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Experts and Artists Examine the Future of Phosphorous

NSF Award:

Workshop Support for the International Phosphorus Sustainability Summit at Arizona State University, February 2011  (Arizona State University)

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The International Sustainable Phosphorous Summit, held at Arizona State University in February 2011, brought together more than 100 experts to discuss an ongoing crisis in global supplies of phosphorus (P). In a showcase of science made vivid, artists highlighted the unique role of phosphorous in everyday ecosystem functioning and the problems created by the ways it is currently used.

The workshop enabled an internationally diverse group including scientists, farmers, policymakers and others to discuss an agenda for long-term management of phosphorus supplies on a global scale. At the same time, graduate students served as organizers to gain important leadership experience, while artists were paired with scientists to help facilitate public appreciation of the topic.

As one of the key components in DNA, phosphorus is a basic necessity for life. It is found in a limited supply of phosphate mineral deposits around the globe, where it is mined to produce fertilizer. In many environments, P is naturally limited, and subsidies have greatly aided the production of crops. But the wide agricultural application of phosphorus has tipped the balance so that farms are accumulating far more of the nutrient than they can use.  Urban sewage is also a significant source of P.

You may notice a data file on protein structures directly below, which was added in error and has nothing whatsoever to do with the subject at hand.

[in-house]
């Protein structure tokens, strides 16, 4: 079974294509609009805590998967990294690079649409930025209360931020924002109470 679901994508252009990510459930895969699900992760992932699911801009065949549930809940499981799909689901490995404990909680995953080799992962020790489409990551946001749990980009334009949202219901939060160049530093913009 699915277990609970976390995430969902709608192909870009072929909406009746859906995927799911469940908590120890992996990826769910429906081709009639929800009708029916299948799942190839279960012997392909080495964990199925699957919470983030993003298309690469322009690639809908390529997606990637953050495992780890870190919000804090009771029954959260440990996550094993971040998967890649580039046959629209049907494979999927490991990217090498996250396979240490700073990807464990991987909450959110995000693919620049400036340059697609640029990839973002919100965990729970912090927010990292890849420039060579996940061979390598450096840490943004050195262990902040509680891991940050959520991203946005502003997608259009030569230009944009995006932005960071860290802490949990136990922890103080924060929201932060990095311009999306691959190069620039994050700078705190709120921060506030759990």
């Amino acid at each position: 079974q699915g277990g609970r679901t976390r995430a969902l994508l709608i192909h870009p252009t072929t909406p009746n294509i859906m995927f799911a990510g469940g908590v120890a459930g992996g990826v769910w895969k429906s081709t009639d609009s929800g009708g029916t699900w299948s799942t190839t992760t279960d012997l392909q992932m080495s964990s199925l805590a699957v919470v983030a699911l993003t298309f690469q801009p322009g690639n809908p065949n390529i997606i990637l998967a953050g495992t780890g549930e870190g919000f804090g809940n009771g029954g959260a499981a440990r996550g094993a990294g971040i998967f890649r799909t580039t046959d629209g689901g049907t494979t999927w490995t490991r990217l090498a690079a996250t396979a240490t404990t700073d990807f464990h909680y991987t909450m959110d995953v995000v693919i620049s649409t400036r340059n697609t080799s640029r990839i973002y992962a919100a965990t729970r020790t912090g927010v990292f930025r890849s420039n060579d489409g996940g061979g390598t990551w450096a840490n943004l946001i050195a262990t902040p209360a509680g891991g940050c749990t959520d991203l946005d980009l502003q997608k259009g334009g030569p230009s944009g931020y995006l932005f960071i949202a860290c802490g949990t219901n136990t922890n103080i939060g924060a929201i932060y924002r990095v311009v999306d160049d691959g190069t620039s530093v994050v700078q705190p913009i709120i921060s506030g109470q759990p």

Excess phosphorus in runoff contributes to pollution in lakes and oceans. In aquatic areas where this nutrient is over-abundant, outbreaks of algae blooms deprive other animals and plants of oxygen, creating 'dead zones' such as those harming large areas of the Gulf Coast. Paradoxically, current rates of P mining have also led to a decline of rock phosphate reserves, with predictions that production will peak around 2034. 

To address these complex issues and develop a plan for sustainable phosphorus use, summit attendees discussed several directions for new research and are producing a slate of recommendations for next steps.

Images (1 of )

  • Artwork highlighting the Sustainable Phosphorus Summit
  • Sketch developed during International Sustainable Phosphorous Summit
Ericka Cero Wood's artwork highlights the work of the Sustainable Phosphorus Summit
Ericka Cero Wood
Permission Granted
Angela Cazel Jahn first developed the work "Our Floating Days" as a sketch.
Angela Cazel Jahn
Permission Granted

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